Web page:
Grow Guide: Adenanthos sericeus (Woolly Bush)

The woolly bush is an outstanding feature plant and can be grown in the garden or in a large pot.

Adenanthos sericeus is native to the west coast of Australia but it will grow in many other regions as well. It’s a delightful shrub with soft green foliage and an upright growth habit.

It’s actually a member of the Proteaceae family, which can be evident in its growth habit as this is similar to other genera in this plant family such as proteas and leucodendrons.

The woolly bush is an outstanding feature plant and can be grown in the garden or in a large pot. It’s particularly suited to coastal areas and makes the perfect native Christmas tree.

When planted close together as a hedge, the woolly bush makes an excellent screening plant and requires very little maintenance.

Generally, it will reach a height of up to 3 metres and will spread to a width of up to 3 metres as well. In the right conditions, small coral flowers will appear at the tips of the stems and these attract native birds to your garden.

Adenanthos sericeus Woolly Bush flower | Plant care

Here’s everything you need to know to grow a woolly bush in your garden.

Light requirements

You can grow the woolly bush in full sun but it can also handle part shade. This makes it ideal for many different areas of your garden.

Temperature and humidity

The woolly bush is regarded as a Mediterranean plant so it prefers hot dry summers. However, it has grown successfully in more humid areas such as the Sunshine Coast in Queensland.

In humid regions, it’s important to ensure that the soil is very free-draining to keep the plant healthy and thriving.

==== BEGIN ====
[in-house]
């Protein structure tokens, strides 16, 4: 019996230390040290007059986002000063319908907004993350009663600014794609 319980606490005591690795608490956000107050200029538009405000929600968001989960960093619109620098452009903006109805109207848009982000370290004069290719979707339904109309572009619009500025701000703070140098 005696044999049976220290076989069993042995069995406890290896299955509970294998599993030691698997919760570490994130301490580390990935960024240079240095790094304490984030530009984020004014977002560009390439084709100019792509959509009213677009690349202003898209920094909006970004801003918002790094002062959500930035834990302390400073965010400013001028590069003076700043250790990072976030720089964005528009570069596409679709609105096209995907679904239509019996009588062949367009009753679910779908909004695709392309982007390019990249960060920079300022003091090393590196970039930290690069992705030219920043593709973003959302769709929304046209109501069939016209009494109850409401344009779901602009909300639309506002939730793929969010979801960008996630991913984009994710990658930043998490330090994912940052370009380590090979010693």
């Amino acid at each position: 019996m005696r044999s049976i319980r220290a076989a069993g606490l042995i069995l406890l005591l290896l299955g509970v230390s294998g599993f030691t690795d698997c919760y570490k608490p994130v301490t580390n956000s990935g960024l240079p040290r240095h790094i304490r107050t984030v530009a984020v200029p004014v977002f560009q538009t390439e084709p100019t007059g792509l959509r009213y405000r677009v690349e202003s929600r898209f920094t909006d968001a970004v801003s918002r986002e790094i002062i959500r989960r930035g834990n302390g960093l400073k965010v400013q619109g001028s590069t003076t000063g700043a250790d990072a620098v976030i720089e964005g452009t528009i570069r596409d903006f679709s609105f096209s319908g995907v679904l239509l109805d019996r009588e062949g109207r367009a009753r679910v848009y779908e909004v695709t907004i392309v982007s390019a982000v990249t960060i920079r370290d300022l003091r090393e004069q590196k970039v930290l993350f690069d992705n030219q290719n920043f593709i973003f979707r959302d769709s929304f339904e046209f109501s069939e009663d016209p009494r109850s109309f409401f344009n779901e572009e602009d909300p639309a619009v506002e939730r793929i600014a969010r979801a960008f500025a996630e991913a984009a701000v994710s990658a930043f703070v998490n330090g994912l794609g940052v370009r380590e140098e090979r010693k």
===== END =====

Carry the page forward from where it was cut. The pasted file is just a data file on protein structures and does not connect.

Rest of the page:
Adenanthos sericeus Woolly Bush | Plant care

Soil requirements

In its natural habitat, the woolly bush grows in sandy granite soil. So, if you can emulate these conditions, your plant will absolutely thrive.

Above all, the soil needs to be well-drained with a neutral pH. However, the plant will tolerate slightly acidic or alkaline soils too.

If you have loamy soil, you can grow this lovely plant as well as long as the soil is free-draining.

Water requirements

While your plant is young and just newly planted, it’s a good idea to water it at least once a week to allow the roots to become well-established. It’s recommended that you do this for the first 6 months.

After this, the woolly bush is relatively drought-tolerant and should survive just on rainwater alone. However, during long periods of dry weather, you might want to give it some additional water.


Being an Australian native shrub, the woolly bush is used to growing in fairly infertile soils so it will generally not require regular fertilising.

However, if you want to give your plant a boost, make sure that you use a native fertiliser that is low in phosphorus.


If you love its natural shape, there’s no need to prune your woolly bush regularly. That’s why it makes such a good low-maintenance screening or hedging plant.

Many gardeners who grow this plant only give it a gentle prune to accentuate its shape. However, it can easily handle heavier pruning if you’re after a more formal hedge or even a topiary.

Problems, pests and diseases

Like most native plants, the woolly bush is not prone to any serious pests or diseases. However, there are a couple of things you should look out for.